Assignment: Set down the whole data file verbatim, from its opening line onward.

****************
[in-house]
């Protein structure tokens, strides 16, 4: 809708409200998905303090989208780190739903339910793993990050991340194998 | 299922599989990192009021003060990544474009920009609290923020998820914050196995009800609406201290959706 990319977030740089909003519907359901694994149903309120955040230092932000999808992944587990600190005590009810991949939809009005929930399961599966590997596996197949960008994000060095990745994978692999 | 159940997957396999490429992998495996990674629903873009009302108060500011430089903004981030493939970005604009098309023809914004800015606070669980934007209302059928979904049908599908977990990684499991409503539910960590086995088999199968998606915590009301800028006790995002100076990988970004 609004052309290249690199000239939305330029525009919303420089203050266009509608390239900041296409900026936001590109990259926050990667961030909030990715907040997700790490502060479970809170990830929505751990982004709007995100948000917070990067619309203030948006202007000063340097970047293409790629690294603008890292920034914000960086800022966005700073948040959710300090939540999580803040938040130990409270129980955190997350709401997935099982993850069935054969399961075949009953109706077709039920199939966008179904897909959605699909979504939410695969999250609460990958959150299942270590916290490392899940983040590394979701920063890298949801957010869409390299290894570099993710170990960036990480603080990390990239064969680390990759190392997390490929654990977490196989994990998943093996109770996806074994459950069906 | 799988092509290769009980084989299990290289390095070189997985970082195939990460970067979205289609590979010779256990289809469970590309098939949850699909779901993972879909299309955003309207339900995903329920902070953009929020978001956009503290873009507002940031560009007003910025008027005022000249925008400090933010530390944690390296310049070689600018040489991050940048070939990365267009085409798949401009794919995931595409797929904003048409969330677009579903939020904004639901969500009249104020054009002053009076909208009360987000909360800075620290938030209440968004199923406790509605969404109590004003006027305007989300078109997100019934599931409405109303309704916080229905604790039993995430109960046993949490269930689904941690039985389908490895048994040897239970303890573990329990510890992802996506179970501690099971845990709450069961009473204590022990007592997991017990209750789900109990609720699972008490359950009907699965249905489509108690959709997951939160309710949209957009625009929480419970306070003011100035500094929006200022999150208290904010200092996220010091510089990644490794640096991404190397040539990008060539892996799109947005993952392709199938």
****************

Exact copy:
[in-house]
């Protein structure tokens, strides 16, 4: 809708409200998905303090989208780190739903339910793993990050991340194998 | 299922599989990192009021003060990544474009920009609290923020998820914050196995009800609406201290959706 990319977030740089909003519907359901694994149903309120955040230092932000999808992944587990600190005590009810991949939809009005929930399961599966590997596996197949960008994000060095990745994978692999 | 159940997957396999490429992998495996990674629903873009009302108060500011430089903004981030493939970005604009098309023809914004800015606070669980934007209302059928979904049908599908977990990684499991409503539910960590086995088999199968998606915590009301800028006790995002100076990988970004 609004052309290249690199000239939305330029525009919303420089203050266009509608390239900041296409900026936001590109990259926050990667961030909030990715907040997700790490502060479970809170990830929505751990982004709007995100948000917070990067619309203030948006202007000063340097970047293409790629690294603008890292920034914000960086800022966005700073948040959710300090939540999580803040938040130990409270129980955190997350709401997935099982993850069935054969399961075949009953109706077709039920199939966008179904897909959605699909979504939410695969999250609460990958959150299942270590916290490392899940983040590394979701920063890298949801957010869409390299290894570099993710170990960036990480603080990390990239064969680390990759190392997390490929654990977490196989994990998943093996109770996806074994459950069906 | 799988092509290769009980084989299990290289390095070189997985970082195939990460970067979205289609590979010779256990289809469970590309098939949850699909779901993972879909299309955003309207339900995903329920902070953009929020978001956009503290873009507002940031560009007003910025008027005022000249925008400090933010530390944690390296310049070689600018040489991050940048070939990365267009085409798949401009794919995931595409797929904003048409969330677009579903939020904004639901969500009249104020054009002053009076909208009360987000909360800075620290938030209440968004199923406790509605969404109590004003006027305007989300078109997100019934599931409405109303309704916080229905604790039993995430109960046993949490269930689904941690039985389908490895048994040897239970303890573990329990510890992802996506179970501690099971845990709450069961009473204590022990007592997991017990209750789900109990609720699972008490359950009907699965249905489509108690959709997951939160309710949209957009625009929480419970306070003011100035500094929006200022999150208290904010200092996220010091510089990644490794640096991404190397040539990008060539892996799109947005993952392709199938």